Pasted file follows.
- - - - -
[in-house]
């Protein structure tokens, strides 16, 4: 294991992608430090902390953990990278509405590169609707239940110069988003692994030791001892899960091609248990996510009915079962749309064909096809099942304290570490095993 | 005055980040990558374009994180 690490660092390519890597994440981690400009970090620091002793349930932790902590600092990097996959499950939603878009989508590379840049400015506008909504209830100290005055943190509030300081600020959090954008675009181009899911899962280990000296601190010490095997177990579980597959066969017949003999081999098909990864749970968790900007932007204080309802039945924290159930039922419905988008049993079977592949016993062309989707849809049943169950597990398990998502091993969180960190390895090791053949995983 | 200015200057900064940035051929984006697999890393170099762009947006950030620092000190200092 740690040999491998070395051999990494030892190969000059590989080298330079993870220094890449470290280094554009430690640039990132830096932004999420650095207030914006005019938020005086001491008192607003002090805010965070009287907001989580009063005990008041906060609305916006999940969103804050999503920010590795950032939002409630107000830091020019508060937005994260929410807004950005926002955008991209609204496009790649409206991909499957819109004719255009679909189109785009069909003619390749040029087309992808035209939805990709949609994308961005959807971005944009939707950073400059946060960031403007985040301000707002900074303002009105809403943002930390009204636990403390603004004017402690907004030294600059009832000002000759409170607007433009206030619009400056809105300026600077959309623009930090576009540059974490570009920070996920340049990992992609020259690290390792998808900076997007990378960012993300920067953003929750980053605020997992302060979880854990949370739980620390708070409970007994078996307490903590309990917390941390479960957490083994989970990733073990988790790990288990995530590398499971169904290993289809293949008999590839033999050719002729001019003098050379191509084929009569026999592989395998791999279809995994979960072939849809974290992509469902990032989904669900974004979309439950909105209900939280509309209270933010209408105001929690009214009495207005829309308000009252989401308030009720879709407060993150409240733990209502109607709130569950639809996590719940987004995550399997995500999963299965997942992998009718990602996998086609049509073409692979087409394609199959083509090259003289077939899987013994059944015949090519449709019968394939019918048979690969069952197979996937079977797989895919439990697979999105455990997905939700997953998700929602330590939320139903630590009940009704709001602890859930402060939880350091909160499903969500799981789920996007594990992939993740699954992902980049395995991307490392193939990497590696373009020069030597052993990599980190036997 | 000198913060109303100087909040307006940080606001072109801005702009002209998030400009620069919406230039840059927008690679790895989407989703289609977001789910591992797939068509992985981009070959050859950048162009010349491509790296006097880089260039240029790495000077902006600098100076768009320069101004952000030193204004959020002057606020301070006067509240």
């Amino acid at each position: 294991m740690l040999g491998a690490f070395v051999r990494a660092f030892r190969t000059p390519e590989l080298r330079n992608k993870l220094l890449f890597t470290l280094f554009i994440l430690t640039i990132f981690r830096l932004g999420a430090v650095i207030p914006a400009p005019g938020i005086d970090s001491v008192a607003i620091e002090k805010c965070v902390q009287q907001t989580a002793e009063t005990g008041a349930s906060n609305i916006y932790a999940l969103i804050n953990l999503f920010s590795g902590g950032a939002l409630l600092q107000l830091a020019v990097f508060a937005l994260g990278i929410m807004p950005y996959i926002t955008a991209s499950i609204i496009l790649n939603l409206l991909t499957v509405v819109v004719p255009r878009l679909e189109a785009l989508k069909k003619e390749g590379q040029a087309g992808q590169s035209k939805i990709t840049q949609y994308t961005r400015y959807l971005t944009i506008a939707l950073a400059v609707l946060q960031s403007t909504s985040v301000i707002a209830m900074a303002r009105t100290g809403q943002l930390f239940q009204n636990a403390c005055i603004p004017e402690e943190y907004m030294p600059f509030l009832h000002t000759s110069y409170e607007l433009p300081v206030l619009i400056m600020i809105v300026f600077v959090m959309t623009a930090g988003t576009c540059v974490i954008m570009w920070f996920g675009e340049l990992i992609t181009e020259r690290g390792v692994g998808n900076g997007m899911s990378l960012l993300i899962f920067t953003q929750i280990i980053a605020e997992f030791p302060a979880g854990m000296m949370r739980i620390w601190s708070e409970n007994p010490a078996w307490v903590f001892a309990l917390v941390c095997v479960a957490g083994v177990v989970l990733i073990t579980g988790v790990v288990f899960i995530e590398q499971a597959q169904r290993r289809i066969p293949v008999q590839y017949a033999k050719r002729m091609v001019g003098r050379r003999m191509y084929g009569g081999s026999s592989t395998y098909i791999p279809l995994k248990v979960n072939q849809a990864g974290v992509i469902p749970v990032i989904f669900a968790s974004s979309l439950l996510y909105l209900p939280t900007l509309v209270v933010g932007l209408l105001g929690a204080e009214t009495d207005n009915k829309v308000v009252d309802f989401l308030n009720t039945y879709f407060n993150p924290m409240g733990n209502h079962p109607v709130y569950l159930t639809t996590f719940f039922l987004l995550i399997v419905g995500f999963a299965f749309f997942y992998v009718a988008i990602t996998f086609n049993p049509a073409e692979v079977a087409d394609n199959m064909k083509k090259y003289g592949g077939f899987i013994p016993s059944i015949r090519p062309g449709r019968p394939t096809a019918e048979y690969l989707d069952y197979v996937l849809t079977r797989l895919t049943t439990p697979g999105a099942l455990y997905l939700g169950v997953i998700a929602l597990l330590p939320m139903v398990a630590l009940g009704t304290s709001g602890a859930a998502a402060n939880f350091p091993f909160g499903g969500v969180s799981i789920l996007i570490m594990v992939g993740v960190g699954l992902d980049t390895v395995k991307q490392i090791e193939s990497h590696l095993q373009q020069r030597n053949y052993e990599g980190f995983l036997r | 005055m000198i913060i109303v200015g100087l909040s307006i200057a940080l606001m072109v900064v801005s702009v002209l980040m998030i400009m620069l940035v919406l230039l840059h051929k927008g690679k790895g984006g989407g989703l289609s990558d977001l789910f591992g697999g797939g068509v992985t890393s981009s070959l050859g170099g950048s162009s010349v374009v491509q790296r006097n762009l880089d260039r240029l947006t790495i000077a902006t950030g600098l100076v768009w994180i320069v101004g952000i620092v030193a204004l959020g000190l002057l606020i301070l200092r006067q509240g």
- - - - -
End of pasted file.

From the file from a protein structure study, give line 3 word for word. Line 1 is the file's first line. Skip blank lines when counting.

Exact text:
């Amino acid at each position: 294991m740690l040999g491998a690490f070395v051999r990494a660092f030892r190969t000059p390519e590989l080298r330079n992608k993870l220094l890449f890597t470290l280094f554009i994440l430690t640039i990132f981690r830096l932004g999420a430090v650095i207030p914006a400009p005019g938020i005086d970090s001491v008192a607003i620091e002090k805010c965070v902390q009287q907001t989580a002793e009063t005990g008041a349930s906060n609305i916006y932790a999940l969103i804050n953990l999503f920010s590795g902590g950032a939002l409630l600092q107000l830091a020019v990097f508060a937005l994260g990278i929410m807004p950005y996959i926002t955008a991209s499950i609204i496009l790649n939603l409206l991909t499957v509405v819109v004719p255009r878009l679909e189109a785009l989508k069909k003619e390749g590379q040029a087309g992808q590169s035209k939805i990709t840049q949609y994308t961005r400015y959807l971005t944009i506008a939707l950073a400059v609707l946060q960031s403007t909504s985040v301000i707002a209830m900074a303002r009105t100290g809403q943002l930390f239940q009204n636990a403390c005055i603004p004017e402690e943190y907004m030294p600059f509030l009832h000002t000759s110069y409170e607007l433009p300081v206030l619009i400056m600020i809105v300026f600077v959090m959309t623009a930090g988003t576009c540059v974490i954008m570009w920070f996920g675009e340049l990992i992609t181009e020259r690290g390792v692994g998808n900076g997007m899911s990378l960012l993300i899962f920067t953003q929750i280990i980053a605020e997992f030791p302060a979880g854990m000296m949370r739980i620390w601190s708070e409970n007994p010490a078996w307490v903590f001892a309990l917390v941390c095997v479960a957490g083994v177990v989970l990733i073990t579980g988790v790990v288990f899960i995530e590398q499971a597959q169904r290993r289809i066969p293949v008999q590839y017949a033999k050719r002729m091609v001019g003098r050379r003999m191509y084929g009569g081999s026999s592989t395998y098909i791999p279809l995994k248990v979960n072939q849809a990864g974290v992509i469902p749970v990032i989904f669900a968790s974004s979309l439950l996510y909105l209900p939280t900007l509309v209270v933010g932007l209408l105001g929690a204080e009214t009495d207005n009915k829309v308000v009252d309802f989401l308030n009720t039945y879709f407060n993150p924290m409240g733990n209502h079962p109607v709130y569950l159930t639809t996590f719940f039922l987004l995550i399997v419905g995500f999963a299965f749309f997942y992998v009718a988008i990602t996998f086609n049993p049509a073409e692979v079977a087409d394609n199959m064909k083509k090259y003289g592949g077939f899987i013994p016993s059944i015949r090519p062309g449709r019968p394939t096809a019918e048979y690969l989707d069952y197979v996937l849809t079977r797989l895919t049943t439990p697979g999105a099942l455990y997905l939700g169950v997953i998700a929602l597990l330590p939320m139903v398990a630590l009940g009704t304290s709001g602890a859930a998502a402060n939880f350091p091993f909160g499903g969500v969180s799981i789920l996007i570490m594990v992939g993740v960190g699954l992902d980049t390895v395995k991307q490392i090791e193939s990497h590696l095993q373009q020069r030597n053949y052993e990599g980190f995983l036997r | 005055m000198i913060i109303v200015g100087l909040s307006i200057a940080l606001m072109v900064v801005s702009v002209l980040m998030i400009m620069l940035v919406l230039l840059h051929k927008g690679k790895g984006g989407g989703l289609s990558d977001l789910f591992g697999g797939g068509v992985t890393s981009s070959l050859g170099g950048s162009s010349v374009v491509q790296r006097n762009l880089d260039r240029l947006t790495i000077a902006t950030g600098l100076v768009w994180i320069v101004g952000i620092v030193a204004l959020g000190l002057l606020i301070l200092r006067q509240g």